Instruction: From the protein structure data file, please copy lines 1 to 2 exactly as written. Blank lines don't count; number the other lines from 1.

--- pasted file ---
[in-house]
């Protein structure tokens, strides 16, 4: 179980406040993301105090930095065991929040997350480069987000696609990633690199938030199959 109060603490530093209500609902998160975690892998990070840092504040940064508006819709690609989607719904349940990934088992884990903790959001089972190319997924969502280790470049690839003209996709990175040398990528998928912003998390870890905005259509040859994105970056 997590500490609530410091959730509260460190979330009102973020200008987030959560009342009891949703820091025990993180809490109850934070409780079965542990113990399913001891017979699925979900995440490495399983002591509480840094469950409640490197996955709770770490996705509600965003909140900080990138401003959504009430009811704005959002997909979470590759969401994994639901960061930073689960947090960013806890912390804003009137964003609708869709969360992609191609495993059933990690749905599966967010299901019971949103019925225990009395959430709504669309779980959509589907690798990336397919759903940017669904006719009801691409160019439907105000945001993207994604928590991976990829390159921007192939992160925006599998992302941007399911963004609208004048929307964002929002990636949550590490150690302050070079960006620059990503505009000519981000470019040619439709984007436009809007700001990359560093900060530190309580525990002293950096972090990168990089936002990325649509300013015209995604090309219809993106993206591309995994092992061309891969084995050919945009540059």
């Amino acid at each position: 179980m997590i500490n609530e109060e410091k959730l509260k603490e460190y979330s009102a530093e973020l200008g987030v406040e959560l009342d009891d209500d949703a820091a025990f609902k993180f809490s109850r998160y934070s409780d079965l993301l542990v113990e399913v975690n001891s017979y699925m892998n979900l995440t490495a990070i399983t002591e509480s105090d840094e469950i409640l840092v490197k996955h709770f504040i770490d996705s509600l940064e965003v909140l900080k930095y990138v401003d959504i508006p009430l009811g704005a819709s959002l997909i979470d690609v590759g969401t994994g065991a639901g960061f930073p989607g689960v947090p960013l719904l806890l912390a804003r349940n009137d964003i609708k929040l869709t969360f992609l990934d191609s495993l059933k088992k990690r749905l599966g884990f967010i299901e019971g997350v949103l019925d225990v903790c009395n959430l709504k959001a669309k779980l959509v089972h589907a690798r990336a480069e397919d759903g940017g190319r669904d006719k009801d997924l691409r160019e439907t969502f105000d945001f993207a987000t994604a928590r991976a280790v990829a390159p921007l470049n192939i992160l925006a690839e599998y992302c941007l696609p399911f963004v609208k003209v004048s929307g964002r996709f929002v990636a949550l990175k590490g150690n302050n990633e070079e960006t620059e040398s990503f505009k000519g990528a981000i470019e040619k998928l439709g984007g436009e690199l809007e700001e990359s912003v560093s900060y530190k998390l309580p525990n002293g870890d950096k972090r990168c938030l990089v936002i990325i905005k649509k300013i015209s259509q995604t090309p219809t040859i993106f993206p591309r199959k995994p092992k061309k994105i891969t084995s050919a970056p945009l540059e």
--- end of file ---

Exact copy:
[in-house]
């Protein structure tokens, strides 16, 4: 179980406040993301105090930095065991929040997350480069987000696609990633690199938030199959 109060603490530093209500609902998160975690892998990070840092504040940064508006819709690609989607719904349940990934088992884990903790959001089972190319997924969502280790470049690839003209996709990175040398990528998928912003998390870890905005259509040859994105970056 997590500490609530410091959730509260460190979330009102973020200008987030959560009342009891949703820091025990993180809490109850934070409780079965542990113990399913001891017979699925979900995440490495399983002591509480840094469950409640490197996955709770770490996705509600965003909140900080990138401003959504009430009811704005959002997909979470590759969401994994639901960061930073689960947090960013806890912390804003009137964003609708869709969360992609191609495993059933990690749905599966967010299901019971949103019925225990009395959430709504669309779980959509589907690798990336397919759903940017669904006719009801691409160019439907105000945001993207994604928590991976990829390159921007192939992160925006599998992302941007399911963004609208004048929307964002929002990636949550590490150690302050070079960006620059990503505009000519981000470019040619439709984007436009809007700001990359560093900060530190309580525990002293950096972090990168990089936002990325649509300013015209995604090309219809993106993206591309995994092992061309891969084995050919945009540059």